posted by Joe Anaya on May 14th, 2012

While visiting my sister one Saturday, my 15-year old nephew got on the phone and started calling his friends. “Can you play?” “Yeah, what about in an hour?” He’d call his next friend with a similar patter. “No, he can’t play until 2:30. Okay, cool.” I waxed nostalgic for the days of calling around to my friends in the neighborhood to see if we could get enough guys to play a game of baseball or Pop-fly or whatever. We’d all meet at the playground with our mitts, bats and balls.

Around 2:15, my nephew grabbed a bag of chips and headed downstairs to the den. I casually ask, “Aren’t your going to meet your friends?” “That’s where I’m going.” I think I understand, “Oh, they’re coming here.” My nephew laughs, “No, we’re meeting online for Call of Duty.” They made plans, not to get together, but to stay home and play in a room by themselves and “virtually” play together.

There are some things that video games are good for. They can enhance spacial reasoning, pattern recognition, strategizing, puzzle solving, some games like Call of Duty, even require cooperation and teamwork. But it turns out something video games are bad at are helping kids learn to recognize facial expressions. I read an article that mentioned several studies indicating a decline in empathy from younger kids. The premise was that spending so much time looking at the internet or video game was hurting the development of the parts of the brain that read and understand facial expressions.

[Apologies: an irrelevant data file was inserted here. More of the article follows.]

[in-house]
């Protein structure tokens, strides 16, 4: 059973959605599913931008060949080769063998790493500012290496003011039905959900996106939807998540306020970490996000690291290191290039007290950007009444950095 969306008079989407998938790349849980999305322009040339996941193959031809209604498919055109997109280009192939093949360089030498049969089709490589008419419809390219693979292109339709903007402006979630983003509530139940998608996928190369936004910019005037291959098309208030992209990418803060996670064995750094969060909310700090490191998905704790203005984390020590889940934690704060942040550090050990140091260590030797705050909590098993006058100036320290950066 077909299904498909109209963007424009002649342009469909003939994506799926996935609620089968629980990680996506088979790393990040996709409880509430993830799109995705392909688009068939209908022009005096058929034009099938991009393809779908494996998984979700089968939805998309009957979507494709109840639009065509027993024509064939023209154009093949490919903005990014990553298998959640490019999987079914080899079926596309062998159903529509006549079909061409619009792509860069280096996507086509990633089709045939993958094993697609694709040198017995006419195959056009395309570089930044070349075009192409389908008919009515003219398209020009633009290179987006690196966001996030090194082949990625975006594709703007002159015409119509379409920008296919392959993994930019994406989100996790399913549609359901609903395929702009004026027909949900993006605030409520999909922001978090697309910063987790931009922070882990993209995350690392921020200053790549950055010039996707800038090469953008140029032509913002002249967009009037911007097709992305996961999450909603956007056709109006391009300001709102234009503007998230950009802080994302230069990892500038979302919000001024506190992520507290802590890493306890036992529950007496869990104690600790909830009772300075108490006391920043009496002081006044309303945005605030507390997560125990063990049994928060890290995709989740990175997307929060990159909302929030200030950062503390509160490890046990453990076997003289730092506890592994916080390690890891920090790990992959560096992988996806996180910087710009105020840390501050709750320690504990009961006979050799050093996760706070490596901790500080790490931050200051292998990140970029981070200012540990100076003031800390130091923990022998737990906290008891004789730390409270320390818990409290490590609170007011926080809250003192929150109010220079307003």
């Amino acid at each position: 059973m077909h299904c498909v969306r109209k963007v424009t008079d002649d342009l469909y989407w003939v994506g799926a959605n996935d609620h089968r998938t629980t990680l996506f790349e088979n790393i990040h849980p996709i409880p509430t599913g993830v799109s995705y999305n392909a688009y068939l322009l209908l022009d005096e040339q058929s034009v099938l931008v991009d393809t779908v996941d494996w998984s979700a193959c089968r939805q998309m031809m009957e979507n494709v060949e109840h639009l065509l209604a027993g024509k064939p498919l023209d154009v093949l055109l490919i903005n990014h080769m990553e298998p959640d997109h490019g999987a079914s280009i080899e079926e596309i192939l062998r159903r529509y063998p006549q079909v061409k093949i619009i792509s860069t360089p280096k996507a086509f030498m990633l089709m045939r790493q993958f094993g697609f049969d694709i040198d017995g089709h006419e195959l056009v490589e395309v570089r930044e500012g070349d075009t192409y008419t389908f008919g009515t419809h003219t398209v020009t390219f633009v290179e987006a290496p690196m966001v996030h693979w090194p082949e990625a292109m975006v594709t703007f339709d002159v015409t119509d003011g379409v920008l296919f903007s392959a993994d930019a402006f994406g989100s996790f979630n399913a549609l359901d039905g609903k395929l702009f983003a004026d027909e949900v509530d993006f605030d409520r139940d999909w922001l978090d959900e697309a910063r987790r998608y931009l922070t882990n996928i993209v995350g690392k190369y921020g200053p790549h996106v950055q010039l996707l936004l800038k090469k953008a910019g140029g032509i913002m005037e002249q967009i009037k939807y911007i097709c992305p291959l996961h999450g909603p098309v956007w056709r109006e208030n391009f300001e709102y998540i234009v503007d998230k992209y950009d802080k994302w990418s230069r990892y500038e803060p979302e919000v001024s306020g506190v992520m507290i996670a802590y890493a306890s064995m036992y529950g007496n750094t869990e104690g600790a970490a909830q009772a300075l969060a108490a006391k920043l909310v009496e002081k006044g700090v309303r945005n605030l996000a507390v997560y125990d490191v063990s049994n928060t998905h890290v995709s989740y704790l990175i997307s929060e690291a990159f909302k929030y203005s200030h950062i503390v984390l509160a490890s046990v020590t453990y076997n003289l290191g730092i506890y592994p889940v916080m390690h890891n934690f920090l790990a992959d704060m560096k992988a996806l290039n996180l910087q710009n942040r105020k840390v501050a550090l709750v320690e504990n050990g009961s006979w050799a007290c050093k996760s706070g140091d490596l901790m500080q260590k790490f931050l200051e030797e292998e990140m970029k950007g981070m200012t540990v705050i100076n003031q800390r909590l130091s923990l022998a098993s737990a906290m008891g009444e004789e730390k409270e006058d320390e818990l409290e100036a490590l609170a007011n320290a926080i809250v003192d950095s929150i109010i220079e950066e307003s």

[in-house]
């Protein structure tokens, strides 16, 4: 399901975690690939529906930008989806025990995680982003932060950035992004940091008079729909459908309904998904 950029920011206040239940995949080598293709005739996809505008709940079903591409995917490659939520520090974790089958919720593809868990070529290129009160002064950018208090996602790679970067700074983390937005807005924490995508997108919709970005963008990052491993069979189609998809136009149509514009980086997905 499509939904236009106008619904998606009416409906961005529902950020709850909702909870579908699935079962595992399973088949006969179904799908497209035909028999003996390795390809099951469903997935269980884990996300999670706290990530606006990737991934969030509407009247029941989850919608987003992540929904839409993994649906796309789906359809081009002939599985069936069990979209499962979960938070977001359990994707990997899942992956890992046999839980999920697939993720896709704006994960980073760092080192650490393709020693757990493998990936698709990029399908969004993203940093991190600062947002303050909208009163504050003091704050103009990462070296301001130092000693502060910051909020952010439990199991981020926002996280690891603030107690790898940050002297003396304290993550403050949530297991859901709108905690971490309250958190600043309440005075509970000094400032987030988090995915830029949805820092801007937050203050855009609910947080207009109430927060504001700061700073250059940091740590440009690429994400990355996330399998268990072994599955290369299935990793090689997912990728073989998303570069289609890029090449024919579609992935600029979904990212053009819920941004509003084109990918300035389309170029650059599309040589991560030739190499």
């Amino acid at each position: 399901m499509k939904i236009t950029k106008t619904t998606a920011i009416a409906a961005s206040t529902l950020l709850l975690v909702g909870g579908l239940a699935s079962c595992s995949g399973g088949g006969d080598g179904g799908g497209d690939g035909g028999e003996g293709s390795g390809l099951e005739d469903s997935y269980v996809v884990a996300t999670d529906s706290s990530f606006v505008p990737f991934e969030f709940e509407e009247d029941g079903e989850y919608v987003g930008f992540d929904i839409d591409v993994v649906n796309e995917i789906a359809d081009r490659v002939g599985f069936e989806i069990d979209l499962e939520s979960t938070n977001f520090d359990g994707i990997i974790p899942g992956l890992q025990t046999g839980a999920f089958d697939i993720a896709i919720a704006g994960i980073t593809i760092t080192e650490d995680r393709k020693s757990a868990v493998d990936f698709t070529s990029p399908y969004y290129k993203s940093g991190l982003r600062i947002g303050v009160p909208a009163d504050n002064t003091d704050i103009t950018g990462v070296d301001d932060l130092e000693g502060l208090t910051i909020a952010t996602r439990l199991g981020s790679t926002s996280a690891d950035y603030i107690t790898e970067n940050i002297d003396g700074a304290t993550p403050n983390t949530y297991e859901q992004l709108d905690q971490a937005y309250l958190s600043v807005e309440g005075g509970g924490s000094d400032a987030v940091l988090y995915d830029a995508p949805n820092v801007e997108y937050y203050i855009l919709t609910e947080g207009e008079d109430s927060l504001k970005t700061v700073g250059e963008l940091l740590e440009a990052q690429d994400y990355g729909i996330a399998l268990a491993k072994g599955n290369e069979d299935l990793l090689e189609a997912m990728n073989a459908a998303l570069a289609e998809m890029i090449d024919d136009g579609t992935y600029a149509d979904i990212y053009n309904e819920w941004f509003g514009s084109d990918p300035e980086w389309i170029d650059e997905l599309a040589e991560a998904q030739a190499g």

So, those days as a kid, touching a chess piece to see how your opponent would react, did actually teach us something. Or playing Bullshit, trying to read if your friend was lying, did give us useful training for the future. Even playing Battleship slowly calling out C—-7 to try and catch a hint of where the P.T. boat was hiding, was teaching us to read the subtle cues of body language and facial expressions. Apparently, playing with all your friends staring at a screen instead of their faces, not so much.

Now if you take into account how many hours these boys spend playing video games and then add the fact that men (mind you, men who didn’t grow up addicted to video games) pick up subtle signs of sadness in a female face only 40% of the time, you’re asking for trouble. By comparison, women pick up subtle signs of sadness in a male face 90% of the time. Women also don’t spend much time playing video games. So, really, a woman’s cry of “I shouldn’t have to tell you,” is falling on deaf ears. There’s no hope for tomorrows women to ever get a guy who doesn’t have to be told how she’s feeling.

Is it any wonder none of these boys have girlfriends?

File Under Mr. Cool